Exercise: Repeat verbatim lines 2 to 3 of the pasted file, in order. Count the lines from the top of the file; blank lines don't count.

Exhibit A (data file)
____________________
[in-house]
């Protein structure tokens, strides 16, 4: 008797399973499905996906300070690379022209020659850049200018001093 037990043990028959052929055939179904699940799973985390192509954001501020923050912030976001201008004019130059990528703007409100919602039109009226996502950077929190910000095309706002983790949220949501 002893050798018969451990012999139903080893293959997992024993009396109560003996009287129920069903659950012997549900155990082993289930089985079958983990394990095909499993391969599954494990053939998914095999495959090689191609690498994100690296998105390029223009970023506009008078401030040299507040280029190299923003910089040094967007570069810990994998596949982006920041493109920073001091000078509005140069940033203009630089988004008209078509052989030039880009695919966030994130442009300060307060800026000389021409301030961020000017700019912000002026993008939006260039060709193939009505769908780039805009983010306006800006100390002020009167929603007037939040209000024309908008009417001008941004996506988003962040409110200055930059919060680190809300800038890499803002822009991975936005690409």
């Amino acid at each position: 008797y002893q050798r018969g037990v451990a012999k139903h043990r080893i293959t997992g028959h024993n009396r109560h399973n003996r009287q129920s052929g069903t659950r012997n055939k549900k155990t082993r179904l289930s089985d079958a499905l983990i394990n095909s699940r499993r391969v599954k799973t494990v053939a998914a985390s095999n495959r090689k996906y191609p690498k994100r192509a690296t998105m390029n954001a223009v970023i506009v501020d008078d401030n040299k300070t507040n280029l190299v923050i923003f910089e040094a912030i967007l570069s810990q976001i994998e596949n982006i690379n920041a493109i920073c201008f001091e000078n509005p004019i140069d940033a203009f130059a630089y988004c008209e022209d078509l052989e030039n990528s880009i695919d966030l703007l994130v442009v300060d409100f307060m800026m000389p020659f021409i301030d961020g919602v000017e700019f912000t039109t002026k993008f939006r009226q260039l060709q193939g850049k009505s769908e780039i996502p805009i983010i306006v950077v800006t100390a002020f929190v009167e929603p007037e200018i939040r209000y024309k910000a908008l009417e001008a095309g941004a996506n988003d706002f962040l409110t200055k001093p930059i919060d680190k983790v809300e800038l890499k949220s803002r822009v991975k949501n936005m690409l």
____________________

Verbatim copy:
């Protein structure tokens, strides 16, 4: 008797399973499905996906300070690379022209020659850049200018001093 037990043990028959052929055939179904699940799973985390192509954001501020923050912030976001201008004019130059990528703007409100919602039109009226996502950077929190910000095309706002983790949220949501 002893050798018969451990012999139903080893293959997992024993009396109560003996009287129920069903659950012997549900155990082993289930089985079958983990394990095909499993391969599954494990053939998914095999495959090689191609690498994100690296998105390029223009970023506009008078401030040299507040280029190299923003910089040094967007570069810990994998596949982006920041493109920073001091000078509005140069940033203009630089988004008209078509052989030039880009695919966030994130442009300060307060800026000389021409301030961020000017700019912000002026993008939006260039060709193939009505769908780039805009983010306006800006100390002020009167929603007037939040209000024309908008009417001008941004996506988003962040409110200055930059919060680190809300800038890499803002822009991975936005690409």
């Amino acid at each position: 008797y002893q050798r018969g037990v451990a012999k139903h043990r080893i293959t997992g028959h024993n009396r109560h399973n003996r009287q129920s052929g069903t659950r012997n055939k549900k155990t082993r179904l289930s089985d079958a499905l983990i394990n095909s699940r499993r391969v599954k799973t494990v053939a998914a985390s095999n495959r090689k996906y191609p690498k994100r192509a690296t998105m390029n954001a223009v970023i506009v501020d008078d401030n040299k300070t507040n280029l190299v923050i923003f910089e040094a912030i967007l570069s810990q976001i994998e596949n982006i690379n920041a493109i920073c201008f001091e000078n509005p004019i140069d940033a203009f130059a630089y988004c008209e022209d078509l052989e030039n990528s880009i695919d966030l703007l994130v442009v300060d409100f307060m800026m000389p020659f021409i301030d961020g919602v000017e700019f912000t039109t002026k993008f939006r009226q260039l060709q193939g850049k009505s769908e780039i996502p805009i983010i306006v950077v800006t100390a002020f929190v009167e929603p007037e200018i939040r209000y024309k910000a908008l009417e001008a095309g941004a996506n988003d706002f962040l409110t200055k001093p930059i919060d680190k983790v809300e800038l890499k949220s803002r822009v991975k949501n936005m690409l």